Pahari Sanyal and Indian Cinema’s First Lessons on Global Warming

In a prolific career spanning more than four decades, actor Pahari Sanyal appeared in almost a hundred films, including Hindi and English. He was one of the most popular character actors on the Bengali screen and even with his short demeanour, was a scene stealer. Often seen as the archetypical father or elder brother in most of his later films, Pahari Sanyal was a powerhouse theatre actor as well.

But what perhaps became his best ever performance, was the role of an ornithologist that he played to perfection in Satyajit Ray’s Kanchenjungha (1962). The film itself is an underrated gem from the master filmmaker and also his first colour production. Shot entirely on location in Darjeeling, Kanchenjungha remains one of the best examples of class study in popular media in post-independence India. It was also Ray’s only film in what later came to be known as hyperlink cinema.

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Pahari Sanyal, as Jagadish in Kanchenjungha, founders and stumbles on his way up and down the hills to follow a passionate hobby of bird-watching. Armed with a pair of binoculars, Jagadish is short on company, until he almost grabs the film’s protagonist Ashoke (played by Arun Mukherjee), who lends him a reluctant albeit patient ear to his bird-talk.


At one point of time during his conversation with Ashoke, and in probably the first mention of its kind in any Indian film, Jagadish voices his concern about the indiscriminate nuclear tests carried out by the world powers. He is deeply worried about the fate of migratory birds that he calls, “One of the profound mysteries of nature.” Jagadish fears the Arctic birds that fly more than 2,000 miles to the tropics in winter, may lose their way, courtesy the poisonous radioactive elements that increasingly dot the atmosphere. Or which could be even worse, Jagadish fears, the birds may drop dead in their flight path and may not arrive at all.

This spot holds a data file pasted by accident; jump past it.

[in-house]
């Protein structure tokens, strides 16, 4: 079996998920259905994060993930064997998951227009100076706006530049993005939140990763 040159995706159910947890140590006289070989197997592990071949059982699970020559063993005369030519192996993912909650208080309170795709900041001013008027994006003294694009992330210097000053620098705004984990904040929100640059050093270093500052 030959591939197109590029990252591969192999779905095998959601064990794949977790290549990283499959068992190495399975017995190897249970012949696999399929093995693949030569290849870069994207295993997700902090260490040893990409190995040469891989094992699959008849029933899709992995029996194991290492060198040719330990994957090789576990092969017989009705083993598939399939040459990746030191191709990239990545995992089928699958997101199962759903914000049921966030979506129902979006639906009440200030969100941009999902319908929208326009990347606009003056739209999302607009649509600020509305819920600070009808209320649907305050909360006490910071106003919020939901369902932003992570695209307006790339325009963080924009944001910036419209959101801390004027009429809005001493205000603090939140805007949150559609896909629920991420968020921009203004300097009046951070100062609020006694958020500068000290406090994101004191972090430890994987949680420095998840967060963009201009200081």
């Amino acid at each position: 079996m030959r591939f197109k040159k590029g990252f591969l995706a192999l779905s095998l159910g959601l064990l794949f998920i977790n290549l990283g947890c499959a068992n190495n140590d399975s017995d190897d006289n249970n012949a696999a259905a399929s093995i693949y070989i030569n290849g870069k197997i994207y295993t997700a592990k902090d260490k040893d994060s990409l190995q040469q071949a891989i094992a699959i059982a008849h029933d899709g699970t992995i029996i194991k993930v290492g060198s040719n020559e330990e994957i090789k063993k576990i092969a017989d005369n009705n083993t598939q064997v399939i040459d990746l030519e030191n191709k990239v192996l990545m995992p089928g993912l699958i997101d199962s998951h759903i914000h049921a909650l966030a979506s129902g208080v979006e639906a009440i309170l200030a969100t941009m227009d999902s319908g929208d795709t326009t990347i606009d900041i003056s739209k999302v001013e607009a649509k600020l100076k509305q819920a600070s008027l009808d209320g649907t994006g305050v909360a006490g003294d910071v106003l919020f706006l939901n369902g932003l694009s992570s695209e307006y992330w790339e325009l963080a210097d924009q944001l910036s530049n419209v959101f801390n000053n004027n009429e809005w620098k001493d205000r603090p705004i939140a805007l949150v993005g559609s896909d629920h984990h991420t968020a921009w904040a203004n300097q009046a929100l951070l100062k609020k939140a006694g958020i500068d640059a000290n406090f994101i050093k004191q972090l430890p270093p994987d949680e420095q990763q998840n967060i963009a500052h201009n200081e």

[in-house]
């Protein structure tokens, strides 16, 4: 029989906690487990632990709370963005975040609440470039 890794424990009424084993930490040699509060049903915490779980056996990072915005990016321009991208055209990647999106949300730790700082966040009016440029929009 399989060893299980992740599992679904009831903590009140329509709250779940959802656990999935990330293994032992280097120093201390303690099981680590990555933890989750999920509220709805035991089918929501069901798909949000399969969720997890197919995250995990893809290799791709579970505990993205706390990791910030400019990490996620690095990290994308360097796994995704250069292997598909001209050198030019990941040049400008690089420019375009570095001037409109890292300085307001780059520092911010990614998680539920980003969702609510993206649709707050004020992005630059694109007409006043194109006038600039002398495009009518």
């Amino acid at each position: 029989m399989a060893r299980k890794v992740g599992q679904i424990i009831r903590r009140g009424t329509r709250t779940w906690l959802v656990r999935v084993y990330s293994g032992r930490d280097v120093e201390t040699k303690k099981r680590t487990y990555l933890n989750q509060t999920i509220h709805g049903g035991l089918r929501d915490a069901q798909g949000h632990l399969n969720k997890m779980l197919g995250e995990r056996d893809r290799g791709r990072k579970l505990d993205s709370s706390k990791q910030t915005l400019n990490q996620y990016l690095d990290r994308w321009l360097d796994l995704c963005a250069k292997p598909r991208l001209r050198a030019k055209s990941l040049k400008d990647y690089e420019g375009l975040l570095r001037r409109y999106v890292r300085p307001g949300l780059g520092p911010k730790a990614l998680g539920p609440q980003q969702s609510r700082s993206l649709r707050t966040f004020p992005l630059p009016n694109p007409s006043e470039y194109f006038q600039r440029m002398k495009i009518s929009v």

Ray, considered an auteur of world cinema, had predicted long back what is likely to happen in less than half a century’s time. Over the years, arrival of migratory birds has decreased in Bengal, because of the alarming rise in global temperatures. That aside, rampant urbanisation and filling up of wetlands, have had its impact on these petite creatures.

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Kanchenjungha, brilliantly scripted by Ray, highlighted the long-term damages that nature was about to suffer. The world was at the height of the Cold War with the US and the then Soviet Union flexing muscles and trying to outsmart each other by carrying out these nuclear experiments. Kanchenjunga was probably the first Indian film that raised questions in the audience’s mind about the futility of these tests and Pahari Sanyal breathed life into the role of a character, who follows birds with almost childlike enthusiasm, and return with a career-defining performance.

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Foodie, lazy, bookworm, and internet junkie. All in that order. Loves to floor the accelerator. Mad about the Himalayas and its trekking trails. Forester in past life. An avid swimmer. Also an occasional writer and editor

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